Thursday, April 26, 2007

Artificial Intelligence and BASIC

When I was 13 or so years old I bought a book at You-Do-It Electronics titled Experiments in Artificial Intelligence for Small Computers, authored by John Krutch. This book influenced me in important ways. It teaches the essentials of AI so anyone could understand it. Examples are presented in the BASIC programming language. One of the examples presented is of the classic Eliza sort of conversational system. Not cutting edge research, but as a starter it gets the job done.

I was able to use the techniques in the book to create demos for the computers at NEECO. A person visiting the store would ask the computer about itself, and the computer would try and respond appropriately with a demonstration of features.

The book can still be purchased used on Amazon.

Wednesday, April 25, 2007

Missing the Point

I read a paper the other day that described a system for teaching kids programming. It was one of those robot simulations where the student learns programming by using a special mini-language to teach an on-screen robot to accomplish certain goals.

So in this case the language in question is a simple one, specialized for the robot ideas as a gentle way to introduce programming.

Later in the same paper they described how a newer version of the system switched to Java as the language for the robot. I am amazed how easily people are brainwashed into using the popular thing in place of the right thing. Instead of something simple use the "industry standard" language, no matter how much it might damage their minds. :-/

What would be better? I guess the robot language they were using before would be just fine. Or pick some other simple language if you're looking for mindshare. BASIC, LOGO, Forth, Smalltalk.

Tuesday, April 17, 2007

BASIC Contributed to Success of Industry

It seems to me that BASIC was one of the reasons for the success of the early microcomputer business. I get so many emails from people who:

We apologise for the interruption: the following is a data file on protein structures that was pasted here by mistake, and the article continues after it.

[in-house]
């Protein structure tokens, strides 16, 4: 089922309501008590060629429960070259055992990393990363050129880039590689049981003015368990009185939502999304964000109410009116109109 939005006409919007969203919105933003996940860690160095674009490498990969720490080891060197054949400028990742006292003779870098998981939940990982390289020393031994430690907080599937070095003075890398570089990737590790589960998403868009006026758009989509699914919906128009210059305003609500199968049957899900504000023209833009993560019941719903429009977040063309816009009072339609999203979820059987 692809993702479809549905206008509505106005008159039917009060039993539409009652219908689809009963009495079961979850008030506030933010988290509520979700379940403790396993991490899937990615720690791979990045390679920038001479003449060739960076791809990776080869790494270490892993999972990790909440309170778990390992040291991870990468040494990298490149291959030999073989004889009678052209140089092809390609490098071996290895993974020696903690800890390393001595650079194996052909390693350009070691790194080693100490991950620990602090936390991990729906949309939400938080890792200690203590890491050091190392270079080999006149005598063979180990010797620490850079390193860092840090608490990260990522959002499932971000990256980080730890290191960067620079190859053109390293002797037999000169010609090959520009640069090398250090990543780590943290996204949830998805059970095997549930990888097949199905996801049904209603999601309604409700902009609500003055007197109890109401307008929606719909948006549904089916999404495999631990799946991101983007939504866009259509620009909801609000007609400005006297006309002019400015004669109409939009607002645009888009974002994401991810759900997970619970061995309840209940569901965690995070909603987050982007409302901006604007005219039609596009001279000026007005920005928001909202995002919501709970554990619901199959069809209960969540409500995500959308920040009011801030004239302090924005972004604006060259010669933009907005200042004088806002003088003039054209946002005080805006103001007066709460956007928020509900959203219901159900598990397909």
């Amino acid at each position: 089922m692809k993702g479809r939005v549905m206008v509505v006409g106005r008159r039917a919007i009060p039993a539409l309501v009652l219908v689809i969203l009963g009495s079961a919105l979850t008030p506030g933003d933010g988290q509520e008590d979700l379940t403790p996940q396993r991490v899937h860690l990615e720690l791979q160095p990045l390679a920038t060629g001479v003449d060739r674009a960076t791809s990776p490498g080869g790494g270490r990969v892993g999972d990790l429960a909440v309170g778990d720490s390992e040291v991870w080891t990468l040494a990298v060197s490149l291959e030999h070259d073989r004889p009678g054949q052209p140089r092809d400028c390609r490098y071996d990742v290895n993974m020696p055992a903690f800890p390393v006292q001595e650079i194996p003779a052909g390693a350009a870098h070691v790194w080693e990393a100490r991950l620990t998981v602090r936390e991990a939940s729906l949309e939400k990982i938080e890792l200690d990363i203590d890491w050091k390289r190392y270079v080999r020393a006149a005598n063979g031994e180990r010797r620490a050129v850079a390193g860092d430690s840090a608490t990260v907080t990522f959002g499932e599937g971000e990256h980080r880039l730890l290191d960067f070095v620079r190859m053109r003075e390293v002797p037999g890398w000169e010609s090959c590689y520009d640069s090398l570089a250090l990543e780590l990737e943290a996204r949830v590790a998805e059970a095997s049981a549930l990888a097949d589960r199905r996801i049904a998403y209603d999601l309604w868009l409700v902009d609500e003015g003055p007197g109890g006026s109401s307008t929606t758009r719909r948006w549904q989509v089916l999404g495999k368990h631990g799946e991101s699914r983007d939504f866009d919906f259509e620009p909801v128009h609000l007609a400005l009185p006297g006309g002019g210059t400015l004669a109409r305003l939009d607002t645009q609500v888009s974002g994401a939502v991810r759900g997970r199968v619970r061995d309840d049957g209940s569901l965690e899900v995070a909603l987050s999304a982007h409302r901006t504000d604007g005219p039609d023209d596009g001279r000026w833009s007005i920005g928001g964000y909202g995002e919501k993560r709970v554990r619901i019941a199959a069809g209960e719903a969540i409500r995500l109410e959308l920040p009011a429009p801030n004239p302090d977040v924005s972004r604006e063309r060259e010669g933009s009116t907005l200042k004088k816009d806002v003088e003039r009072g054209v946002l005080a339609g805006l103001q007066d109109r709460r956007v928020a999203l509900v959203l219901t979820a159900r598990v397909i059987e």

• bought a computer twenty or thirty years ago
  • learned BASIC and did fun and productive things
  • migrated to Microsoft Windows when it became the defacto standard OS
  • found Windows programming languages to be too hard
  • stopped programming for a LONG time
  • stumbled across Liberty BASIC
  • started programming again in earnest!

The remarkable thing to me is that Liberty BASIC isn't as simple as the original BASIC interpreters were, but it is still so much easier than VB or Java that it serves as an acceptable gateway back into computing for so many people.

Saturday, April 14, 2007

BASIC versus RoR?

Someone posed the question recently about how Run BASIC will stack up against Ruby on Rails. I think the question was meant primarily about performance. This is really an apples to oranges comparison because Run BASIC isn't meant to be a scripting language.

While I don't doubt that some people will use Run BASIC to create commercial sites, this is not the focus we are pursuing. Instead we are creating a tool for the traditional users of BASIC. If you want to learn or teach programming, if you want to create web apps for your use at home (or on your iPhone!), or if you need a custom application at the office and the IT folks and programmers are too busy to build it for you then Run BASIC is designed for you. :-)

Coming back to performance, the processing of large web applications is bottlenecked at the database. A Run BASIC front end to a database will perform similarly to other languages like Perl, Ruby, etc.